Issues in Islam: American Muslims and Orthodox Islam; Growing Convergence
By Robert Hurd
Today, more than 25 years after his death from an assassin's bullet, Malcolm X remains an essential figure in the African American's struggle for justice and equality. Images of Malcolm X present a militant and confrontational response to the problems faced by African Americans in that struggle, a response best symbolized by the phrase, "Any means necessary."
Malcolm X's message and his methods differed greatly from those of Martin Luther King and other African-American leaders of his day, the result of different motivating ideologies. King and his group were Christians, and adopted a platform of nonviolent protest to awaken the world at large to their plight. Malcolm X, however, belonged to the Nation of Islam, or the "Black Muslims," as the organization came to be known during its emergence in the late 1950s.
Vast Change in Recent Years
A great deal of controversy has surrounded the Nation and its supporters throughout the group's existence. Despite, or perhaps because of, the controversy surrounding its origins and motives, little is known about the vast changes that have taken place inside the movement in recent years.
Throughout the 20th century a number of African-American nationalist movements have adopted some aspects of Islam into their teachings. These groups have drawn upon Islam as a source of religious authority to attract followers and construct a bond with their African heritage. However, the religious concepts developed by these movements often fell outside the limits of orthodox Islamic teachings. Of all these groups, which include the Moorish Science Temple of America and the Nubian Islamic Hebrews, the Lost-Found Nation of Islam in the Wilderness of North America, the official name of the Nation of Islam, is the best known to the American public.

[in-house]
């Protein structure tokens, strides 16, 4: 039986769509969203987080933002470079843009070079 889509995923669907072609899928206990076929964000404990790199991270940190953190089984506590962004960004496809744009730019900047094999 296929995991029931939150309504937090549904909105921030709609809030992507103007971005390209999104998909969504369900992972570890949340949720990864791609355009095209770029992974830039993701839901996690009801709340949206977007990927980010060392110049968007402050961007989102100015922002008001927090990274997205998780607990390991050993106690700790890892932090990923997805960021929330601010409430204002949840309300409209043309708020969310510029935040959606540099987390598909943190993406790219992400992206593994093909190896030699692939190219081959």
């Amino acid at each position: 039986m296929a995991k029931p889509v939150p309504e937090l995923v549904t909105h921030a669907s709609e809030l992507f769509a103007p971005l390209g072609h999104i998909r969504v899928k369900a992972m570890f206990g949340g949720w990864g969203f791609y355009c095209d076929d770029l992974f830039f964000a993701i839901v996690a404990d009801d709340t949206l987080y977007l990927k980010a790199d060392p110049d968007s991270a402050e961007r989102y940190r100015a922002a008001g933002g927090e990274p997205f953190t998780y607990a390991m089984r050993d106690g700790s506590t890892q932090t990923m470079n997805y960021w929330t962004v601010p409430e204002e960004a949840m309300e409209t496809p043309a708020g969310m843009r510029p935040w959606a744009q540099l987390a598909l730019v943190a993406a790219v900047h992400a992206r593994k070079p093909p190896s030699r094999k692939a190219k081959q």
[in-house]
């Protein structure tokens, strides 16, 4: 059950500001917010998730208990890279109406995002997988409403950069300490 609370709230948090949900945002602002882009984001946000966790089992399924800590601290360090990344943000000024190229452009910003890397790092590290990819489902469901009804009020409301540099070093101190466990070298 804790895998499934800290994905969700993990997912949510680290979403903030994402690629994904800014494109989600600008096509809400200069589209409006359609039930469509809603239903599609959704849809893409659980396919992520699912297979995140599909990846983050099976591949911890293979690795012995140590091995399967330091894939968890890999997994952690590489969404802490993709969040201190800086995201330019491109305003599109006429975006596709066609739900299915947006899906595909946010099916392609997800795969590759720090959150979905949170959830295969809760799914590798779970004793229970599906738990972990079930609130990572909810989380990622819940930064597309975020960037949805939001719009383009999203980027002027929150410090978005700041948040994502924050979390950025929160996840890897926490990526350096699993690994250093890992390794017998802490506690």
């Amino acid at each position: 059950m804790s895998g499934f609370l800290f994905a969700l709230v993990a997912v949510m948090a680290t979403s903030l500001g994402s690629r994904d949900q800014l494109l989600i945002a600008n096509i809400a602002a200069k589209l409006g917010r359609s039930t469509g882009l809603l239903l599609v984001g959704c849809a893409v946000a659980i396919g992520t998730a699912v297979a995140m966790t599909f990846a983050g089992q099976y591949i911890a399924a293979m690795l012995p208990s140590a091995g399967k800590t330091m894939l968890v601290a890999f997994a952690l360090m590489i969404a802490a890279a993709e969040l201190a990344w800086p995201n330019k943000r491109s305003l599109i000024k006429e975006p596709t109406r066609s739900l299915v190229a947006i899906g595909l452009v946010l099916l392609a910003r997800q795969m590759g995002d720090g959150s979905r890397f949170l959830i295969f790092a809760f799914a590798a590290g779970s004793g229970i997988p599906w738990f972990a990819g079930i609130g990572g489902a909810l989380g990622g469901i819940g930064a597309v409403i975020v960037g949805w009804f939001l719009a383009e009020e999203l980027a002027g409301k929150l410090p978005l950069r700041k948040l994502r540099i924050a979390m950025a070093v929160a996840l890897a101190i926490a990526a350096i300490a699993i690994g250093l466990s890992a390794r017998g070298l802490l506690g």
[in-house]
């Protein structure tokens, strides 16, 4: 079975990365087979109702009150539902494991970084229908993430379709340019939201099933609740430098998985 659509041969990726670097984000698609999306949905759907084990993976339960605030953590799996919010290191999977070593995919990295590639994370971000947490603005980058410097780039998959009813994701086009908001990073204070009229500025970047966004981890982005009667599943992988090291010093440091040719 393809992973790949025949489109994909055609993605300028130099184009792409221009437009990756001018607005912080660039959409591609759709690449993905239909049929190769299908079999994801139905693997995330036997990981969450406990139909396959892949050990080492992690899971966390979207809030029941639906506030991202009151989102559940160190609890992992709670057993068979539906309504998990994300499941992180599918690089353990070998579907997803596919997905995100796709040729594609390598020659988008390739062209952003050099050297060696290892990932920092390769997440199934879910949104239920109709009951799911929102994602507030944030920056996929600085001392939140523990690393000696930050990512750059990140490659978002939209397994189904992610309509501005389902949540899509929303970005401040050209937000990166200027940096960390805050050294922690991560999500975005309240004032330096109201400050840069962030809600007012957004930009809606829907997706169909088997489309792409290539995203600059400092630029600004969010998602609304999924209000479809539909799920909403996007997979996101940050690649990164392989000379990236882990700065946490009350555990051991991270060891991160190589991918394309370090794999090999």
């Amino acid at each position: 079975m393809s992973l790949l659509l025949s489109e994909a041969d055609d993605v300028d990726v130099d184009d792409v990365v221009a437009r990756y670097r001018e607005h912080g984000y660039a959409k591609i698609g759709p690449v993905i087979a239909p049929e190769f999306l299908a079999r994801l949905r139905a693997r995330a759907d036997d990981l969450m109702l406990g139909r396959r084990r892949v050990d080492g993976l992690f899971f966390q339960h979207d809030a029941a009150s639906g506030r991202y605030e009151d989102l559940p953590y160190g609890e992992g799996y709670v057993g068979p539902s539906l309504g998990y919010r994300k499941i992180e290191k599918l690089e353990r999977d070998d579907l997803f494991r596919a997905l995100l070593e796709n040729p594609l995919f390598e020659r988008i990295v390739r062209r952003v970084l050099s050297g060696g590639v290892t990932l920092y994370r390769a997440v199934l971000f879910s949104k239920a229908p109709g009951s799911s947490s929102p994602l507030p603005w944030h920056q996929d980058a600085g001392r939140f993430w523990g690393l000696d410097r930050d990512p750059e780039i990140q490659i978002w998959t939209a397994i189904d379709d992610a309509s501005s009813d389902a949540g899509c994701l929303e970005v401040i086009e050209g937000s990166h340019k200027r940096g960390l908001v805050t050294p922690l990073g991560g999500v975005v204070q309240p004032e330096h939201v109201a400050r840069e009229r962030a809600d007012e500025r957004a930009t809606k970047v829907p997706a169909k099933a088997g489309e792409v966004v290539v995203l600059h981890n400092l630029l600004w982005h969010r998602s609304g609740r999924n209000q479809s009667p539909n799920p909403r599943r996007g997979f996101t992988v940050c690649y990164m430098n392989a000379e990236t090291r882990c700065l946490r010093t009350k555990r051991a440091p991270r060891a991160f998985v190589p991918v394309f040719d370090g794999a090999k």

The Nation of Islam was founded in Detroit during the early 1930s by Wallace Fard Muhammad, who is believed to be of Turkish or Persian decent. He preached that African Americans were true Muslims who had to be reunited with their past heritage. Wallace Fard Muhammad disappeared sometime in the mid-1930s. Before he did, however, he appointed Elijah Muhammad, born Elijah Poole, his successor to lead the movement. In the eyes of the Nation of Islam, Wallace Fard Muhammad was the living incarnation of God who came to restore order to the world. Elijah Muhammad became his prophet and was to spread his word to the African-American community.
The message of Elijah Muhammad strongly emphasized personal redemption, hard work, and a rigid pattern of ethical behavior to lift the African-American community out of poverty. It preached that whites were a race of "devils," created thousands of years ago by a crazed black scientist in Mecca named Yakub. Whites were viewed as inherently evil, bent on oppressing the black race. Elijah Muhammad's teaching claimed that promises of Paradise were used to enslave blacks and keep them in chains during their life on Earth.
The Nation of Islam's radical and militant message attracted thousands of African-Americans fed up with their mistreatment by mainstream American society.
Malcolm X learned of the Nation's existence while he was in prison, serving time for robbery. After his release, he changed his name from Malcolm Little to Malcolm X, the X symbolizing his original African name obscured by centuries of slavery. He quickly rose through the Nation's ranks to become its national spokesman, second only to Elijah Muhammad. Malcolm X is an essential figure to the placement of the Nation of Islam within the Muslim community in America today. His expulsion from the Nation, followed by his conversion to orthodox Sunni Islam, parallel the changes that occurred within the Nation after Elijah Muhammad's death in 1975.
Malcolm X's rift with the Nation of Islam began in the early 1960s. People within the Nation feared and envied the influence and power he had attained as the national spokesman for the movement. …